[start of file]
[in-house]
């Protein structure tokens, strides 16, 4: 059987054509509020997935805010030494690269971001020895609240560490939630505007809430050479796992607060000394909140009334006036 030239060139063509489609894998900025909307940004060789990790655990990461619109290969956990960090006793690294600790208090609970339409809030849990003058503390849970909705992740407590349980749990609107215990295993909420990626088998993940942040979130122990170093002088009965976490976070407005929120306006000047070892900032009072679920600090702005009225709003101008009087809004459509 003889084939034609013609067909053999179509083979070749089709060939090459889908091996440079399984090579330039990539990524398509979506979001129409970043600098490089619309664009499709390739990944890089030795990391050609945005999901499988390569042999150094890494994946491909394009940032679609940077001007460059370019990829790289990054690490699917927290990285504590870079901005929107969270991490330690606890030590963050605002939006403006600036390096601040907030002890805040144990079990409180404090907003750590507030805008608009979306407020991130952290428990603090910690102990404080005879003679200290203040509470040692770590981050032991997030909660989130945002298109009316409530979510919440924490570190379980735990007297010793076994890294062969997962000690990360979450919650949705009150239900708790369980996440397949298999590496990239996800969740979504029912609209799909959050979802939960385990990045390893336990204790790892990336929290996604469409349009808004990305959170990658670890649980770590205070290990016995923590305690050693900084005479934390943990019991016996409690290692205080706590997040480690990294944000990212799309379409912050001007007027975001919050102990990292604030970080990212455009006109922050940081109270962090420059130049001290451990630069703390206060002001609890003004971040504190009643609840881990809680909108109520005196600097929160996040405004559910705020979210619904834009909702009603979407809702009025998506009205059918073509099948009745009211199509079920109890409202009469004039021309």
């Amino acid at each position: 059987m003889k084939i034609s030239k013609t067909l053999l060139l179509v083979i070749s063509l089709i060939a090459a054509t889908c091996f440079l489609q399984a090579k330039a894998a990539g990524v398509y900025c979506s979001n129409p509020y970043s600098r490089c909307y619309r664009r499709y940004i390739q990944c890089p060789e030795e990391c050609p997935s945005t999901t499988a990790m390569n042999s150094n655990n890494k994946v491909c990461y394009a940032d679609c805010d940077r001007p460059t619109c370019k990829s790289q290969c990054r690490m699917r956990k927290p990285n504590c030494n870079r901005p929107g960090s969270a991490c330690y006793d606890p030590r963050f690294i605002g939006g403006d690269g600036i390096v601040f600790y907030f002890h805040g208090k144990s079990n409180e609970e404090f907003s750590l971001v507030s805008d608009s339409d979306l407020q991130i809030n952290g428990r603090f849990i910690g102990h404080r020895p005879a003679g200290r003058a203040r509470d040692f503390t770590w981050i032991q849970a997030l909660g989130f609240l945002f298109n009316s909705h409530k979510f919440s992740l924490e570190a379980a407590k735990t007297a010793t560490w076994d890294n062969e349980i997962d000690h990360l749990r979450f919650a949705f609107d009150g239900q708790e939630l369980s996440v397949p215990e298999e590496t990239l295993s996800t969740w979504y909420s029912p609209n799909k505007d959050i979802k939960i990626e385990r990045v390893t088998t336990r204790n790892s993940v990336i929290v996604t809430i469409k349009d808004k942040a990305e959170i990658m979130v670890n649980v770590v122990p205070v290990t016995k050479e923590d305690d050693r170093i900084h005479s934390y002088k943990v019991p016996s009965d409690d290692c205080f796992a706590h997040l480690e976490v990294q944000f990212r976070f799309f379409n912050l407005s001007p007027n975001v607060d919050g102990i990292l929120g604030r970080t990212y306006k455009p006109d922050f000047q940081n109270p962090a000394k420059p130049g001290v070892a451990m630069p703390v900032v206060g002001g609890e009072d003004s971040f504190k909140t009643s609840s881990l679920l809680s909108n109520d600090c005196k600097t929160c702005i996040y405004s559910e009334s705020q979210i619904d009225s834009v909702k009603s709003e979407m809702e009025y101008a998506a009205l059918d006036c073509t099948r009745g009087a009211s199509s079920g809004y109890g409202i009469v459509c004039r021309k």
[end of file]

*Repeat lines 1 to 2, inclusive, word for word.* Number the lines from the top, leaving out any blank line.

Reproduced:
[in-house]
């Protein structure tokens, strides 16, 4: 059987054509509020997935805010030494690269971001020895609240560490939630505007809430050479796992607060000394909140009334006036 030239060139063509489609894998900025909307940004060789990790655990990461619109290969956990960090006793690294600790208090609970339409809030849990003058503390849970909705992740407590349980749990609107215990295993909420990626088998993940942040979130122990170093002088009965976490976070407005929120306006000047070892900032009072679920600090702005009225709003101008009087809004459509 003889084939034609013609067909053999179509083979070749089709060939090459889908091996440079399984090579330039990539990524398509979506979001129409970043600098490089619309664009499709390739990944890089030795990391050609945005999901499988390569042999150094890494994946491909394009940032679609940077001007460059370019990829790289990054690490699917927290990285504590870079901005929107969270991490330690606890030590963050605002939006403006600036390096601040907030002890805040144990079990409180404090907003750590507030805008608009979306407020991130952290428990603090910690102990404080005879003679200290203040509470040692770590981050032991997030909660989130945002298109009316409530979510919440924490570190379980735990007297010793076994890294062969997962000690990360979450919650949705009150239900708790369980996440397949298999590496990239996800969740979504029912609209799909959050979802939960385990990045390893336990204790790892990336929290996604469409349009808004990305959170990658670890649980770590205070290990016995923590305690050693900084005479934390943990019991016996409690290692205080706590997040480690990294944000990212799309379409912050001007007027975001919050102990990292604030970080990212455009006109922050940081109270962090420059130049001290451990630069703390206060002001609890003004971040504190009643609840881990809680909108109520005196600097929160996040405004559910705020979210619904834009909702009603979407809702009025998506009205059918073509099948009745009211199509079920109890409202009469004039021309």